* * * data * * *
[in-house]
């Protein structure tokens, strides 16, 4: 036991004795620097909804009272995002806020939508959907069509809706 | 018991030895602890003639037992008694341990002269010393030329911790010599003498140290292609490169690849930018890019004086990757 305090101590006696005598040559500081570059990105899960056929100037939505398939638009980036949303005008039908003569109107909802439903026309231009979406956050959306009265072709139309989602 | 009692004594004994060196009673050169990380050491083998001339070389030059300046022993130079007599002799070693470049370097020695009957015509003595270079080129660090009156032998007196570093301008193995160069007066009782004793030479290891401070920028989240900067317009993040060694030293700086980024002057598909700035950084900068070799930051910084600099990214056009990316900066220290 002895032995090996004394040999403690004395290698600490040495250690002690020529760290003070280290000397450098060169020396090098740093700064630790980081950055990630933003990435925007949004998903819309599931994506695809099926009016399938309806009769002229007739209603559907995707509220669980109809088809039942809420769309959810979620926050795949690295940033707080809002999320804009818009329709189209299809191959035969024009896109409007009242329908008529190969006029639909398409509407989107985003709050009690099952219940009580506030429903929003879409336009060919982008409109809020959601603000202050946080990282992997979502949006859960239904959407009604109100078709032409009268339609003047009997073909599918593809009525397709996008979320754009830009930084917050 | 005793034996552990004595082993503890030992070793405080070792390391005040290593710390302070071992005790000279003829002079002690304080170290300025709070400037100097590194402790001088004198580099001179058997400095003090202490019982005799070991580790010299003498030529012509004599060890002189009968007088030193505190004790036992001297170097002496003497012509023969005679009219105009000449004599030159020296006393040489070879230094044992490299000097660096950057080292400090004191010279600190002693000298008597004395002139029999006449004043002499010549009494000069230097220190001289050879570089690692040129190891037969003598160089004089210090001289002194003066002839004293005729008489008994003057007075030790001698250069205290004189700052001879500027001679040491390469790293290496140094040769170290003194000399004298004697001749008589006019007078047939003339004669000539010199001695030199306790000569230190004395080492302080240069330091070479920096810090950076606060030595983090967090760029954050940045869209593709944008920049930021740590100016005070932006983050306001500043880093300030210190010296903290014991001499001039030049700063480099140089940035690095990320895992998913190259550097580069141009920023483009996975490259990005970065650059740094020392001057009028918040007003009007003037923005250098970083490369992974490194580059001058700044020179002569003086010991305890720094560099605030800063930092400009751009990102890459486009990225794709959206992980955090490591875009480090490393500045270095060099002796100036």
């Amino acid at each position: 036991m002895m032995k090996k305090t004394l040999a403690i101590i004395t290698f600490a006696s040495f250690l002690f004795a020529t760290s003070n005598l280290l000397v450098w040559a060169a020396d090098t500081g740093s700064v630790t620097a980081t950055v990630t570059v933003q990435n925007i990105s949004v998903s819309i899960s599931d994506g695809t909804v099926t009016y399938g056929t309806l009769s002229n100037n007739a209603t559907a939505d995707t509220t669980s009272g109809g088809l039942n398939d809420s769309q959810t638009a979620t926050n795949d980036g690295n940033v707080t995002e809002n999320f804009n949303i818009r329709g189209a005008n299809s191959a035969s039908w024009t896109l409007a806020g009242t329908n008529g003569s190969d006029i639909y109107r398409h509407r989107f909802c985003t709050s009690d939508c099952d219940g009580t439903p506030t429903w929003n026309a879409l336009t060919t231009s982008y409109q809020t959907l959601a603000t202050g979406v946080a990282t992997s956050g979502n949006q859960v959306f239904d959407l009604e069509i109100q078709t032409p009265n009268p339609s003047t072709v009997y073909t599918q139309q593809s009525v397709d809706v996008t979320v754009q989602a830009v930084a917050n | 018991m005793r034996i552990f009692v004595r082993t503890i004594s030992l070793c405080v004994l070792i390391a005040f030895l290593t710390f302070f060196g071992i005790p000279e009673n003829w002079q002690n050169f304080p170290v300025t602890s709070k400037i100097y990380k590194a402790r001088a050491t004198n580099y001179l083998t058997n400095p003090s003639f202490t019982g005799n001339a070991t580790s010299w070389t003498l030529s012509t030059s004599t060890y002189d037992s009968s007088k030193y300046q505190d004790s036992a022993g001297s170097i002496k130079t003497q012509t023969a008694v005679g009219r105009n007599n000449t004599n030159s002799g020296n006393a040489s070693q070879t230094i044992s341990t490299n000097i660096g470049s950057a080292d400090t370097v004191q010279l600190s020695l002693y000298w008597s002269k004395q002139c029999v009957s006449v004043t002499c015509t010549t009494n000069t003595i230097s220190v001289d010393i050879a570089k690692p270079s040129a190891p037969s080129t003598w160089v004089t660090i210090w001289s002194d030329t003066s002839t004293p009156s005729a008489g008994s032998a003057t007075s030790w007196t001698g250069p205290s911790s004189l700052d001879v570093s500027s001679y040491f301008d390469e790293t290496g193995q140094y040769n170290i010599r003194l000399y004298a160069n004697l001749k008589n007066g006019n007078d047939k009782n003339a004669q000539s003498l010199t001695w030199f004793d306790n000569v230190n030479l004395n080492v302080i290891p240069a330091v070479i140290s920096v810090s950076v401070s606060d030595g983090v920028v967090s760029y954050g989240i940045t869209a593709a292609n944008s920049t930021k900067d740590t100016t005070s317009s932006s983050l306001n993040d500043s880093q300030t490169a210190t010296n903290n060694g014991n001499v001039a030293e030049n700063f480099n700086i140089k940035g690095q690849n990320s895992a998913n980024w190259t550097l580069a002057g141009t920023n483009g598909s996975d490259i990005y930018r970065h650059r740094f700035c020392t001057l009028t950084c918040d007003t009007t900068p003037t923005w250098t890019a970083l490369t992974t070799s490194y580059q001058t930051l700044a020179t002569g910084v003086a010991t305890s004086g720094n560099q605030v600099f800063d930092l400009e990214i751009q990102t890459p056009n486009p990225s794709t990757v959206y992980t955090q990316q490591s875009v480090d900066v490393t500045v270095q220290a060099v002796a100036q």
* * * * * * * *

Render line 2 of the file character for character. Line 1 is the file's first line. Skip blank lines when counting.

């Protein structure tokens, strides 16, 4: 036991004795620097909804009272995002806020939508959907069509809706 | 018991030895602890003639037992008694341990002269010393030329911790010599003498140290292609490169690849930018890019004086990757 305090101590006696005598040559500081570059990105899960056929100037939505398939638009980036949303005008039908003569109107909802439903026309231009979406956050959306009265072709139309989602 | 009692004594004994060196009673050169990380050491083998001339070389030059300046022993130079007599002799070693470049370097020695009957015509003595270079080129660090009156032998007196570093301008193995160069007066009782004793030479290891401070920028989240900067317009993040060694030293700086980024002057598909700035950084900068070799930051910084600099990214056009990316900066220290 002895032995090996004394040999403690004395290698600490040495250690002690020529760290003070280290000397450098060169020396090098740093700064630790980081950055990630933003990435925007949004998903819309599931994506695809099926009016399938309806009769002229007739209603559907995707509220669980109809088809039942809420769309959810979620926050795949690295940033707080809002999320804009818009329709189209299809191959035969024009896109409007009242329908008529190969006029639909398409509407989107985003709050009690099952219940009580506030429903929003879409336009060919982008409109809020959601603000202050946080990282992997979502949006859960239904959407009604109100078709032409009268339609003047009997073909599918593809009525397709996008979320754009830009930084917050 | 005793034996552990004595082993503890030992070793405080070792390391005040290593710390302070071992005790000279003829002079002690304080170290300025709070400037100097590194402790001088004198580099001179058997400095003090202490019982005799070991580790010299003498030529012509004599060890002189009968007088030193505190004790036992001297170097002496003497012509023969005679009219105009000449004599030159020296006393040489070879230094044992490299000097660096950057080292400090004191010279600190002693000298008597004395002139029999006449004043002499010549009494000069230097220190001289050879570089690692040129190891037969003598160089004089210090001289002194003066002839004293005729008489008994003057007075030790001698250069205290004189700052001879500027001679040491390469790293290496140094040769170290003194000399004298004697001749008589006019007078047939003339004669000539010199001695030199306790000569230190004395080492302080240069330091070479920096810090950076606060030595983090967090760029954050940045869209593709944008920049930021740590100016005070932006983050306001500043880093300030210190010296903290014991001499001039030049700063480099140089940035690095990320895992998913190259550097580069141009920023483009996975490259990005970065650059740094020392001057009028918040007003009007003037923005250098970083490369992974490194580059001058700044020179002569003086010991305890720094560099605030800063930092400009751009990102890459486009990225794709959206992980955090490591875009480090490393500045270095060099002796100036």